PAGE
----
"I saw this advertised on Shelfari. It sounded interesting and it really is a gripping tale. Set in Sweden, you read a lot of names of people and places that remind me of IKEA, however once past that, it was a difficult book to put down. A good one for lovers of crime-fiction."
"If it's written by Candace Bushnell, then it's bound to be entertaining. This one sure is and it sucked me right into all the characters. Her books, however, have a way of making me feel poor and un-fabulous."
"M-I-L also lent me Looking for Peyton Place, so thought with this book, I should read the original Peyton Place. I had to keep reminding myself that this was written way back when and set even further back. Some things never change."
"After reading Lust For Life, I wanted to see more of Van Gogh's work. This book is physically large and full of color reproductions. Love IT! Oh, and David Sedaris' cover of When You Are Engulfed in Flames? It's a Van Gogh."
"My Mother-in-Law lent this to me to read. I would not have picked up this book myself otherwise. I didn't read the book that goes before this, but it wasn't necessary. A quick and enjoyable read, but not exactly too substantive."
"This book is AMAZING, especially if you love art. I love Van Gogh and once did a research paper on his famous "Starry Night". His letters to his brother Theo are the basis of this book and is great insight into his life. One small annoyance - there were French phrases peppered throughout the book, without any English translation. I wish there were some footnotes with translations."
"Can't help but get excited about David Sedaris' newest release. I think this is his best yet. I laughed out loud in a few places, and I was reading it on a quiet train. He did save the best story for last, however."
"I'm a David Sidaris fan, but I'm not really enjoying the "stories" section of this book, as they're not his personal stories. His rich is life enough, he doesn't really need to be writing fiction. The "essays" section is much better. Overall, this isn't my favorite of his books."
"Whatever you might think about James Frey as a person, he can still weave quite a story. Making me not really want to visit LA though. I do want to hear about the regular, middle class family, but he didn't have a character fitting that bill. Not extreme enough, I suppose. A bittersweet tale."
"I got engrossed into this story right away. It was fascinating to read about the lives of women in China during this time. However, I just don't understand why these women do not say what they mean more clearly."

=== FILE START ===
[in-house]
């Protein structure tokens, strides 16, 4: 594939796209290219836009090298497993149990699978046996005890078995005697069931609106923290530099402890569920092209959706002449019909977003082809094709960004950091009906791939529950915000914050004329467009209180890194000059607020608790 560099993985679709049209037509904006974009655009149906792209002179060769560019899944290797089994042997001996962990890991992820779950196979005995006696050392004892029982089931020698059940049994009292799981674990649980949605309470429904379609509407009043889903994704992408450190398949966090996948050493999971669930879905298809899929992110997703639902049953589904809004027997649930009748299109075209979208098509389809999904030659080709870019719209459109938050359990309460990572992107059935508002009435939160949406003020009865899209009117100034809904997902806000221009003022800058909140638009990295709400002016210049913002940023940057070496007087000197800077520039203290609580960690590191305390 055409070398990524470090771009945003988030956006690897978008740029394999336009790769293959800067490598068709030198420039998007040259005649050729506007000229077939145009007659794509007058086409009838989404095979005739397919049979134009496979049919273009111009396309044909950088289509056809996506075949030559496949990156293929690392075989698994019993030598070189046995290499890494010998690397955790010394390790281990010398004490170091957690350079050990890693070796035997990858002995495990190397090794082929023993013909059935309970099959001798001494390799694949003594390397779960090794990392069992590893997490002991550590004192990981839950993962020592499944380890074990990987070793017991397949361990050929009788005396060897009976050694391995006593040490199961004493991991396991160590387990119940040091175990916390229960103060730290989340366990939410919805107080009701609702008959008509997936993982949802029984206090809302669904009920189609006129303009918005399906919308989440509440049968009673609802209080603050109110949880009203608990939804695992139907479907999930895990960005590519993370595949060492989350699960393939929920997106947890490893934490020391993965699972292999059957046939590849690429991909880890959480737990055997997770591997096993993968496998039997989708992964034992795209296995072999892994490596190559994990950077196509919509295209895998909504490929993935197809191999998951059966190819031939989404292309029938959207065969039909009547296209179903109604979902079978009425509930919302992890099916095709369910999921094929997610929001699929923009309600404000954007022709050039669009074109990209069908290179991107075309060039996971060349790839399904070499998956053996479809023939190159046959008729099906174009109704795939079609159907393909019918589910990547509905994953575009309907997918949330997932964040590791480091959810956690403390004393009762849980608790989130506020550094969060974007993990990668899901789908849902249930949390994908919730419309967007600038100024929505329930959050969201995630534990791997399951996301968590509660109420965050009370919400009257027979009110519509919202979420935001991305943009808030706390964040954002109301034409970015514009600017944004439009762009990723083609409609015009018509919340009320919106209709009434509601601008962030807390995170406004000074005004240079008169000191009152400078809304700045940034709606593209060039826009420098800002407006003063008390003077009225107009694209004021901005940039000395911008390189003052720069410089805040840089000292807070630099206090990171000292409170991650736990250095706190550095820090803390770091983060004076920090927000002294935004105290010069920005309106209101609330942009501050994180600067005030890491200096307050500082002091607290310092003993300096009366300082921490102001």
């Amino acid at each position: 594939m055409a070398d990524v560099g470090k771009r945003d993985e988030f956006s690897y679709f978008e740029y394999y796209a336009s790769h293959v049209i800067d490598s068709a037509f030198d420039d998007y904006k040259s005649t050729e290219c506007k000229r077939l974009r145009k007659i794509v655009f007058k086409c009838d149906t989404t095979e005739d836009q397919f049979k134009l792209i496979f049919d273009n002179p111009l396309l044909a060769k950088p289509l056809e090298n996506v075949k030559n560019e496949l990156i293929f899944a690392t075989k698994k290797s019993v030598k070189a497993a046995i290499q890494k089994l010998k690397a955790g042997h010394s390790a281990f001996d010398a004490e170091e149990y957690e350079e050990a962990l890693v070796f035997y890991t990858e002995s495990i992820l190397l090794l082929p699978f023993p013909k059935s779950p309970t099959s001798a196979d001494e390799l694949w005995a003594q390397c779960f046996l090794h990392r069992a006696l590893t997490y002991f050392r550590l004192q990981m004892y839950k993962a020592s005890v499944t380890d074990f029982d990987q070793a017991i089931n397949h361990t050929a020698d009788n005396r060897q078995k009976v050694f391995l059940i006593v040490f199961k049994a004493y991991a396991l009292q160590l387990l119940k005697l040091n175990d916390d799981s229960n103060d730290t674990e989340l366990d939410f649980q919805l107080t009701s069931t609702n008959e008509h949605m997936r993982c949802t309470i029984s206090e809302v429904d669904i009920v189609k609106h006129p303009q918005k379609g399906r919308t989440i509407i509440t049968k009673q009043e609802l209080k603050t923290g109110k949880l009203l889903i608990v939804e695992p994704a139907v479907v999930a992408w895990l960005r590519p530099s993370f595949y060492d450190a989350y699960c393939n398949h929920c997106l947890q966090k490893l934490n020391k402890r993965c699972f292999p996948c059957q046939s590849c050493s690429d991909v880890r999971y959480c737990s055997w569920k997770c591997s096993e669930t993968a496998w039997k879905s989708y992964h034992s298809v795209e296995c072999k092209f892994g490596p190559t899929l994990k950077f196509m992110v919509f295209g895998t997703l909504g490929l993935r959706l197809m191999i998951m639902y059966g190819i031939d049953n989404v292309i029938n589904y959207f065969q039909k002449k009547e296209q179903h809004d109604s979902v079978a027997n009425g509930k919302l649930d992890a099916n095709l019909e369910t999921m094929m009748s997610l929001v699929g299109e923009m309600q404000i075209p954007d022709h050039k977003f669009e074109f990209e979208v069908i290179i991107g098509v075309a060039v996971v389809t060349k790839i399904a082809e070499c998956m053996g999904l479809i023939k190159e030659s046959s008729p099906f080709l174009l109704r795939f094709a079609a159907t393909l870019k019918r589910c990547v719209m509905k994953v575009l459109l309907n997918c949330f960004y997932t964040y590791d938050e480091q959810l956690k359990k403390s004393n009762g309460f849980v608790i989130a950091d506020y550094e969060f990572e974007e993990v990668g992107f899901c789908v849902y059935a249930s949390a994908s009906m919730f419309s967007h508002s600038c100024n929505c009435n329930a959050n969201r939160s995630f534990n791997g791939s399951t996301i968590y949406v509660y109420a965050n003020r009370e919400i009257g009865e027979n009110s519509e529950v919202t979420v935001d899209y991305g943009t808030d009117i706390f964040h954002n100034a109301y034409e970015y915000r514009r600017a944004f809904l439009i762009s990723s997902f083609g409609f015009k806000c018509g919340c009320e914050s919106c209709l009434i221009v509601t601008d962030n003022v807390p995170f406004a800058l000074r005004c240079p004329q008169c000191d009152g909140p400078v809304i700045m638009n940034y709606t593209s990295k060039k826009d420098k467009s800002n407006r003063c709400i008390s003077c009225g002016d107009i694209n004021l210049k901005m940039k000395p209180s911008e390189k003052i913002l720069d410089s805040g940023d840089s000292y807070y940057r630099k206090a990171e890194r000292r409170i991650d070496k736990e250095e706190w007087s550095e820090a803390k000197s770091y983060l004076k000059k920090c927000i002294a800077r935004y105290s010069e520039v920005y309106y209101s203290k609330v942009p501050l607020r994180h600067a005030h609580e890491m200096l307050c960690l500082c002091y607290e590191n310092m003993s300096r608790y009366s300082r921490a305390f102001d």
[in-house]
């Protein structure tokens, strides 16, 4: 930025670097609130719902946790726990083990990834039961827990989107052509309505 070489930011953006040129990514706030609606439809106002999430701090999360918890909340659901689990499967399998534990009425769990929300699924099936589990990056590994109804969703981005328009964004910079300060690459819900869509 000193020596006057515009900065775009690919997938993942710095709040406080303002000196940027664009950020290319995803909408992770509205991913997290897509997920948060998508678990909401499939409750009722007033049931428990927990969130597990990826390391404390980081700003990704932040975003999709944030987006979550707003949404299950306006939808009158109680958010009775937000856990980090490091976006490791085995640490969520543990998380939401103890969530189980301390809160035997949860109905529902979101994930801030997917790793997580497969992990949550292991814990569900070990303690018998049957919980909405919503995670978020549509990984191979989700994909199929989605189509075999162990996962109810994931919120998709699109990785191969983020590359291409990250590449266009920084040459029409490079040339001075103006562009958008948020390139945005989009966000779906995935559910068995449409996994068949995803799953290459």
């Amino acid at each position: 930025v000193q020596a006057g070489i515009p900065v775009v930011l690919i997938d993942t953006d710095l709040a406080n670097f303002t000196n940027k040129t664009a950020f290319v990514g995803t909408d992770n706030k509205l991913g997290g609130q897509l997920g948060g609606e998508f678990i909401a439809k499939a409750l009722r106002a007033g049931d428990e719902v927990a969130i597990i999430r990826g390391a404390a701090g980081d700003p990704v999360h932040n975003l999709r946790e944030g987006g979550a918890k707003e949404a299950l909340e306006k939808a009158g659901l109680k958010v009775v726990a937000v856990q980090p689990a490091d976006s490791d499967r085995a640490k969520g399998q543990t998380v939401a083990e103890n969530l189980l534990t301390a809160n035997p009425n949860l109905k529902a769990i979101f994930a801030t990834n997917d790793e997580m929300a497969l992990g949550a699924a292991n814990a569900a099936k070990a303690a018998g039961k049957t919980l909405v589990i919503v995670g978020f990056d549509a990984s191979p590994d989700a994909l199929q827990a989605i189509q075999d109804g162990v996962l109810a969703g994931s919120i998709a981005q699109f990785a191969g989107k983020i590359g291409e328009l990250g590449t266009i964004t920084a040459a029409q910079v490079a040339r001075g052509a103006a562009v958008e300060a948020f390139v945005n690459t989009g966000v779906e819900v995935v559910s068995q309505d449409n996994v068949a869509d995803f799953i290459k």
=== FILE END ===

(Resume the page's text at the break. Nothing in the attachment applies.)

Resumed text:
"Another memoir from Augusten Burroughs centered more on his father. As disturbing as it is reading, Burroughs weaves quite the story with exquisite detail. It's amazing that he turned out a success. I just want to meet him and give him a hug."
"I love Jennifer Weiner and will pretty much read whatever she puts out there. Love the idea about continuing Cannie's story, but in between "Good in Bed" and this book, she changed a lot. An addictive story, but not one of my favorites."
"This was recommended to me. I was told that this book is a life-changer and difficult to put down. Indeed, it's a very engaging read. It's not very long, which can be either a good thing or a bad thing. It will speak to a lot of people and the message is really positive."
"Can't get away with not reading Sophie Kinsella's latest. I really loved this one. The main character is smart, realistic, and someone I can relate to. And the story was enjoyable, too. Hard to put down."
"I started this book years ago, when Oprah included it in her book club. I am interested in books set in Germany, having studied German myself. However, the book was long and didn't grasp me then. Now, a little older and wiser and with more time, I attempted it again. And I'm really glad I did. Though it started slow, it turned out to be a worthwhile read."
"A collection of articles written by the author, reprinted from the Philadelphia Inquirer. Warm and fuzzy reading in a short story format. I love his voice, though not that many dog stories as the title might suggest."
"A classic book that I never had to read in all my school years, though I do remember some friends having to read it. Kinda scary, yet some aspects are very true in some communist countries today. Looking at it from the perspective of an adult, I am not sure what I would think had I read it as a teen."
"Very interesting, funny, and easy to read. Think that waitstaff have it easy? They work their butts off. So tip your servers! Love the little "tips" that ends each chapter. One thing that bothered me, however, was that she harps on herself about saying "down-home country" to a diner in reference to chocolate truffles. The fact that she repeated her lamenting turned her into a food snob in my eyes."
"The sequel to Wicked, which I read last year. Since Wicked was so long, it took me a while to get ready to read this. The flow of the book, I thought, was much quicker and easier to read. I really enjoyed it, but thought the ending was a little abrupt."
"I have a resolution to eat more veggies this year. I heard the author talk about the recipes on NPR. It will help me eat more veggies. I love the illustrations, though it would be nice to have actual photographs."
"I'll pretty much read everything by Grisham. Easy to read. Though a little annoyed that he went back to Italy with the novel since The Broker was based mostly in Italy, and well, it seemed like Grisham put more effort into describing Italy like a travel book than into the plot of the book. But anyway, a quick read that's a nice departure from his more serious novels."